Energy and amino acid digestibility of corn distillers syrup by-products in growing pigs
Increased market competition for corn between the livestock and poultry industry and the ethanol industry has led to record high feed prices in recent years. As a result, pork producers have been searching for lower cost alternative feed ingredients and feeding strategies. Due to the abundance of low cost liquid by-products (thin stillage and condensed soluble) being produced in dry-grind ethanol plants located near major pork production regions, some pork producers are installing liquid feeding systems to take advantage of this low cost alternative feed. Very little information is available regarding the feeding value of thin stillage and condensed distillers soluble in growing swine diets. In addition, because of the current lack of a significant feed market for liquid condensed solubles, ethanol plants add the soluble to the coarse grains fraction to produce distillers dried grains with solubles (DDGS). Adding high amounts of solubles often leads to syrup balls in DDGS. Syrup balls are thought to be a negative quality attribute in DDGS, and preliminary research conducted at the University of Illinois, suggests that they are rather insoluble which infers that they may be poorly digested in swine. No research information has been published on the nutrient digestibility of syrup balls in DDGS.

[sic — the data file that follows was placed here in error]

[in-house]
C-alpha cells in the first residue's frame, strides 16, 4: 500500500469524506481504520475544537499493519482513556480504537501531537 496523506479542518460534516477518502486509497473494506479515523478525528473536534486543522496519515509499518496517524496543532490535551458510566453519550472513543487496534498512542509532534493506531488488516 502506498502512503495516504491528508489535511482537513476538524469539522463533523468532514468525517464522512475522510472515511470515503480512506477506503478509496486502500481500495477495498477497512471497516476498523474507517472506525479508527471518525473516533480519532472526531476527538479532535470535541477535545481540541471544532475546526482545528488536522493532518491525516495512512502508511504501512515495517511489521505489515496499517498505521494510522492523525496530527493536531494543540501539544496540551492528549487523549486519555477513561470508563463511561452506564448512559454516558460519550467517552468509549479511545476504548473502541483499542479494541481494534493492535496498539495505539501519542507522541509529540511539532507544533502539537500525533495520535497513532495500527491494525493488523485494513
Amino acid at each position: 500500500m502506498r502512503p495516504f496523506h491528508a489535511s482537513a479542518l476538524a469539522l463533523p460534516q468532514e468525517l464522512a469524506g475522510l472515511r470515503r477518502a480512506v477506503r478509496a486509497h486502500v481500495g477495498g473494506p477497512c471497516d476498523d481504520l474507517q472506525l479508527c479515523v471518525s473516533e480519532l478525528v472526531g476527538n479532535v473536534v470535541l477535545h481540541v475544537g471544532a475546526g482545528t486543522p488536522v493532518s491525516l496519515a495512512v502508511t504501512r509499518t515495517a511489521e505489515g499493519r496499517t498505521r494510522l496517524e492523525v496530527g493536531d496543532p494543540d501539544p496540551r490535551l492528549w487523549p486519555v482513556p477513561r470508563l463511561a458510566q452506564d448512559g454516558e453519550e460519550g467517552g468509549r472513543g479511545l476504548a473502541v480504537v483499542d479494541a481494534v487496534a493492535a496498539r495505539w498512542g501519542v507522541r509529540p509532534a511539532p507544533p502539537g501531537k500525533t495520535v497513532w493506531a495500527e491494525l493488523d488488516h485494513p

Therefore, purpose of this study was to determine the energy, amino acid, nitrogen and phosphorus digestibility of thin stillage, condensed distillers soluble, ground and intact syrup balls, and DDGS when fed to growing pigs.
Amino acid digestibility of ground and intact syrup balls was equal to, or higher than that of DDGS, whereas digestibility of liquid condensed distillers solubles was lower than that of DDGS for total essential amino acids, but not for lysine. Pulse dried thin stillage had the lowest amino acid digestibility, which was likely a result of heat damage during the pulse drying process. These results indicate that the presence of syrup balls does not decrease amino acid digestibility of DDGS and condensed distillers soluble has essential amino acid digestibility lower than DDGS. It was expected that amino acid digestibility of liquid thin stillage would be comparable to that found in liquid condensed distillers solubles, but due to the need to dry the thin stillage to concentrate the dry matter for more accurate digestibility determinations, amino acid digestibility was reduced due to heat damage. The amount of digestible and metabolizable energy in ISB, GSB, LCS, and PDTS is relatively high and these ingredients are acceptable for use in growing swine diets. Nitrogen digestibility is also relatively high compared to other by-product ingredients. Phosphorus digestibility of all of these co-products is high and far exceeds phosphorus digestibility in corn and soybean meal. In conclusion, feeding DDGS with ground or intact syrup balls has little impact on the nutritional value of DDGS for growing swine. The presence of syrup balls does not decrease amino acid digestibility of DDGS. However, formulating diets containing LCS requires accounting for lower amino acid digestibility since the LCS evaluated in this study has lower EAA digestibility than DDGS.